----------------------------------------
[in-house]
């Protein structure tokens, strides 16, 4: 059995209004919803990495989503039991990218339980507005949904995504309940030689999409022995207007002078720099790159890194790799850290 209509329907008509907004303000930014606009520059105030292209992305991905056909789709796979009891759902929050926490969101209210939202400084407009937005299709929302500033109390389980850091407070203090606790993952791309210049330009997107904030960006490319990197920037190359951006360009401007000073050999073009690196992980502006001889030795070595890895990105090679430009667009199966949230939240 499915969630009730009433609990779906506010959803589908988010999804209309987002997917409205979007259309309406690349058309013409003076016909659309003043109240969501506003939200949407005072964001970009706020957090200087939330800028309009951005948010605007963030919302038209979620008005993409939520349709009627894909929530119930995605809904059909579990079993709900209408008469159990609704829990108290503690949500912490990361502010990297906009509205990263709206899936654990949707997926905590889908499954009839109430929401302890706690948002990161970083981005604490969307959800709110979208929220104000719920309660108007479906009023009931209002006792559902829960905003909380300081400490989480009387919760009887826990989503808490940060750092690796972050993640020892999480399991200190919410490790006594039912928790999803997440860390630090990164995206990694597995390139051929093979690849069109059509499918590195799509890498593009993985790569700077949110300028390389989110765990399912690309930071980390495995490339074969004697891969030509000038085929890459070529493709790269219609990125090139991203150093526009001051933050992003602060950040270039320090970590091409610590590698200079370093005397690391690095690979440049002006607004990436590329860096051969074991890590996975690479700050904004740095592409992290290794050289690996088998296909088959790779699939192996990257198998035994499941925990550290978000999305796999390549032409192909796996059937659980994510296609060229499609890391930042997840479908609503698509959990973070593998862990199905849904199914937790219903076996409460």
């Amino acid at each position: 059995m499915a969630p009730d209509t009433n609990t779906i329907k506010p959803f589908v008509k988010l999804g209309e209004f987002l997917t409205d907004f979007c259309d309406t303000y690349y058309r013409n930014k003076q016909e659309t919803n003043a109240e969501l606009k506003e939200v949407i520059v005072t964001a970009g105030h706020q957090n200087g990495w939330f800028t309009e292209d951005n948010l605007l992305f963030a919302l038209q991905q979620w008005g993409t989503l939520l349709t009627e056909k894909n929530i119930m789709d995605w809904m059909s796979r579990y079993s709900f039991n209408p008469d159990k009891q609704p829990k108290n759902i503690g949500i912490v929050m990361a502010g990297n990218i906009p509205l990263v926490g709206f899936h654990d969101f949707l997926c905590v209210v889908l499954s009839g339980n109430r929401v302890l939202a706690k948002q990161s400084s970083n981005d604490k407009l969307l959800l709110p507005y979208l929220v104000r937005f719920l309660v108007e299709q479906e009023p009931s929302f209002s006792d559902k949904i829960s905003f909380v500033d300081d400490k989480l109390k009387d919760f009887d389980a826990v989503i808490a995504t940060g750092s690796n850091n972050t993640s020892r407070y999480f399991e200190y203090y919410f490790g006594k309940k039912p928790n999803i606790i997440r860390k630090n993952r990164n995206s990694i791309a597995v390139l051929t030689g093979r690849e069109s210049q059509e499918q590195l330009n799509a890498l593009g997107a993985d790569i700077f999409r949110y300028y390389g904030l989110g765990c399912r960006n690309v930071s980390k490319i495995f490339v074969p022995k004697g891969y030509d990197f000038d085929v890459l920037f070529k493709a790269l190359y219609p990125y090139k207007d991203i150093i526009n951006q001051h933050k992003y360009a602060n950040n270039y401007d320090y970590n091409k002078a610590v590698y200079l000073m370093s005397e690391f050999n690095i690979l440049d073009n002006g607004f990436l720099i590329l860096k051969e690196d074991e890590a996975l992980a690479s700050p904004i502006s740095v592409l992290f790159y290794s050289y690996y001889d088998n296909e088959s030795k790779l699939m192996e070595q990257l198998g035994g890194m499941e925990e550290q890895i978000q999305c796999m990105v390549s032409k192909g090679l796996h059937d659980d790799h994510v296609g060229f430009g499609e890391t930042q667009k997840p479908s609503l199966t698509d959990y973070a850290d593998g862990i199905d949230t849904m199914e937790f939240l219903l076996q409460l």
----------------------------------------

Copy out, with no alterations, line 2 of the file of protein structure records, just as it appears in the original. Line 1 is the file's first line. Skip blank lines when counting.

């Protein structure tokens, strides 16, 4: 059995209004919803990495989503039991990218339980507005949904995504309940030689999409022995207007002078720099790159890194790799850290 209509329907008509907004303000930014606009520059105030292209992305991905056909789709796979009891759902929050926490969101209210939202400084407009937005299709929302500033109390389980850091407070203090606790993952791309210049330009997107904030960006490319990197920037190359951006360009401007000073050999073009690196992980502006001889030795070595890895990105090679430009667009199966949230939240 499915969630009730009433609990779906506010959803589908988010999804209309987002997917409205979007259309309406690349058309013409003076016909659309003043109240969501506003939200949407005072964001970009706020957090200087939330800028309009951005948010605007963030919302038209979620008005993409939520349709009627894909929530119930995605809904059909579990079993709900209408008469159990609704829990108290503690949500912490990361502010990297906009509205990263709206899936654990949707997926905590889908499954009839109430929401302890706690948002990161970083981005604490969307959800709110979208929220104000719920309660108007479906009023009931209002006792559902829960905003909380300081400490989480009387919760009887826990989503808490940060750092690796972050993640020892999480399991200190919410490790006594039912928790999803997440860390630090990164995206990694597995390139051929093979690849069109059509499918590195799509890498593009993985790569700077949110300028390389989110765990399912690309930071980390495995490339074969004697891969030509000038085929890459070529493709790269219609990125090139991203150093526009001051933050992003602060950040270039320090970590091409610590590698200079370093005397690391690095690979440049002006607004990436590329860096051969074991890590996975690479700050904004740095592409992290290794050289690996088998296909088959790779699939192996990257198998035994499941925990550290978000999305796999390549032409192909796996059937659980994510296609060229499609890391930042997840479908609503698509959990973070593998862990199905849904199914937790219903076996409460």